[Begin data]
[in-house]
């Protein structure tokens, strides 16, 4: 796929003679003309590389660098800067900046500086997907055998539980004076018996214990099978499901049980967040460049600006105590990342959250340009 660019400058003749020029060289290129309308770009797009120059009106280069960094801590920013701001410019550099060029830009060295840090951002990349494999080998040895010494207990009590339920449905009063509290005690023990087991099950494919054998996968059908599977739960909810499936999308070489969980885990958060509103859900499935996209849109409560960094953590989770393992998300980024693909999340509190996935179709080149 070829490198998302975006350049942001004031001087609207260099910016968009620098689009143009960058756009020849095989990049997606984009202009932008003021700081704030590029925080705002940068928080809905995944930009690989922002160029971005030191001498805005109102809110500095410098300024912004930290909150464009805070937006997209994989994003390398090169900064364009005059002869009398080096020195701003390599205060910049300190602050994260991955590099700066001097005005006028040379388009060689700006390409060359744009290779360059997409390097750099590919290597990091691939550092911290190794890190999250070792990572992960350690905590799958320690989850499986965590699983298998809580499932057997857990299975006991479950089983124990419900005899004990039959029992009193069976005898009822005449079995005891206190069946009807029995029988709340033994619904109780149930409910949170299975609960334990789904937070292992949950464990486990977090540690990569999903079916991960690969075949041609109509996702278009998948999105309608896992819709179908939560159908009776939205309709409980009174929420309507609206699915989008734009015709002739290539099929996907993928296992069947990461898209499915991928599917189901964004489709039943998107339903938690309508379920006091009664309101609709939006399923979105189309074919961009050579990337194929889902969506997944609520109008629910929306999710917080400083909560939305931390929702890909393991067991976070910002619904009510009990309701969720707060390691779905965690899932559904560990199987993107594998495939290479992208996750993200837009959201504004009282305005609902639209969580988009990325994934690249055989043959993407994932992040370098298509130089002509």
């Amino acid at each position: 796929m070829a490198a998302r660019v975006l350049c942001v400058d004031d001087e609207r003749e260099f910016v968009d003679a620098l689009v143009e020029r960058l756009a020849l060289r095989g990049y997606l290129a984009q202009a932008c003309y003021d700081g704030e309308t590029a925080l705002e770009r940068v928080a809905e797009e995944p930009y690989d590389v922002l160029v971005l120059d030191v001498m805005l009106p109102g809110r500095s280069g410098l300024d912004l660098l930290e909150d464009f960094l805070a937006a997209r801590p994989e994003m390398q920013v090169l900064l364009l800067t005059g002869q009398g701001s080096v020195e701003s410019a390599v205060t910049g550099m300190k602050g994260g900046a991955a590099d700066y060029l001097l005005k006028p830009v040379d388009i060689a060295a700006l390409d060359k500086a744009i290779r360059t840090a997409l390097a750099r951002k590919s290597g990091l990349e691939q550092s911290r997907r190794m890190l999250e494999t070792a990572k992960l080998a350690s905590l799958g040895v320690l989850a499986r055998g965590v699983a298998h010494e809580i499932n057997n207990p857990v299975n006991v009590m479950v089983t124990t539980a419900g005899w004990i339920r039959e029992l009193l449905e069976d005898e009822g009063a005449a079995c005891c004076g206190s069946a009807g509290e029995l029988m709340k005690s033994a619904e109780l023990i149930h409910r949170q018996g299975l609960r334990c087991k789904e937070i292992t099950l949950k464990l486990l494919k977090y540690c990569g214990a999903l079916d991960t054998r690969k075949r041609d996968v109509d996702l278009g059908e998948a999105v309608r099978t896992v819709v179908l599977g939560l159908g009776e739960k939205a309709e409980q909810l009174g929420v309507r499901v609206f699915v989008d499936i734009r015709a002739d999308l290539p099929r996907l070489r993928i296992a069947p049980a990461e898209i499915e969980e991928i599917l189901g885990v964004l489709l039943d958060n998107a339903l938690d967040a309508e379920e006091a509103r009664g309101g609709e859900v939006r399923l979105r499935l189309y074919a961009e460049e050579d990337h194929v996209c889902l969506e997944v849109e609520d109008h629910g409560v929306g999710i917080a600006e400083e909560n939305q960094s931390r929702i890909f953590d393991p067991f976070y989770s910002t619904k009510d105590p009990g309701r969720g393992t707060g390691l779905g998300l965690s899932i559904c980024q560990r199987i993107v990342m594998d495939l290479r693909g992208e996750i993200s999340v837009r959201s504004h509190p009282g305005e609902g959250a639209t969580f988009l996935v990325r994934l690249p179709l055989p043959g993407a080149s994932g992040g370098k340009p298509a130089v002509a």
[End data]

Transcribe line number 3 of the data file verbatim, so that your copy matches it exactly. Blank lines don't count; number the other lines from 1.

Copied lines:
């Amino acid at each position: 796929m070829a490198a998302r660019v975006l350049c942001v400058d004031d001087e609207r003749e260099f910016v968009d003679a620098l689009v143009e020029r960058l756009a020849l060289r095989g990049y997606l290129a984009q202009a932008c003309y003021d700081g704030e309308t590029a925080l705002e770009r940068v928080a809905e797009e995944p930009y690989d590389v922002l160029v971005l120059d030191v001498m805005l009106p109102g809110r500095s280069g410098l300024d912004l660098l930290e909150d464009f960094l805070a937006a997209r801590p994989e994003m390398q920013v090169l900064l364009l800067t005059g002869q009398g701001s080096v020195e701003s410019a390599v205060t910049g550099m300190k602050g994260g900046a991955a590099d700066y060029l001097l005005k006028p830009v040379d388009i060689a060295a700006l390409d060359k500086a744009i290779r360059t840090a997409l390097a750099r951002k590919s290597g990091l990349e691939q550092s911290r997907r190794m890190l999250e494999t070792a990572k992960l080998a350690s905590l799958g040895v320690l989850a499986r055998g965590v699983a298998h010494e809580i499932n057997n207990p857990v299975n006991v009590m479950v089983t124990t539980a419900g005899w004990i339920r039959e029992l009193l449905e069976d005898e009822g009063a005449a079995c005891c004076g206190s069946a009807g509290e029995l029988m709340k005690s033994a619904e109780l023990i149930h409910r949170q018996g299975l609960r334990c087991k789904e937070i292992t099950l949950k464990l486990l494919k977090y540690c990569g214990a999903l079916d991960t054998r690969k075949r041609d996968v109509d996702l278009g059908e998948a999105v309608r099978t896992v819709v179908l599977g939560l159908g009776e739960k939205a309709e409980q909810l009174g929420v309507r499901v609206f699915v989008d499936i734009r015709a002739d999308l290539p099929r996907l070489r993928i296992a069947p049980a990461e898209i499915e969980e991928i599917l189901g885990v964004l489709l039943d958060n998107a339903l938690d967040a309508e379920e006091a509103r009664g309101g609709e859900v939006r399923l979105r499935l189309y074919a961009e460049e050579d990337h194929v996209c889902l969506e997944v849109e609520d109008h629910g409560v929306g999710i917080a600006e400083e909560n939305q960094s931390r929702i890909f953590d393991p067991f976070y989770s910002t619904k009510d105590p009990g309701r969720g393992t707060g390691l779905g998300l965690s899932i559904c980024q560990r199987i993107v990342m594998d495939l290479r693909g992208e996750i993200s999340v837009r959201s504004h509190p009282g305005e609902g959250a639209t969580f988009l996935v990325r994934l690249p179709l055989p043959g993407a080149s994932g992040g370098k340009p298509a130089v002509a």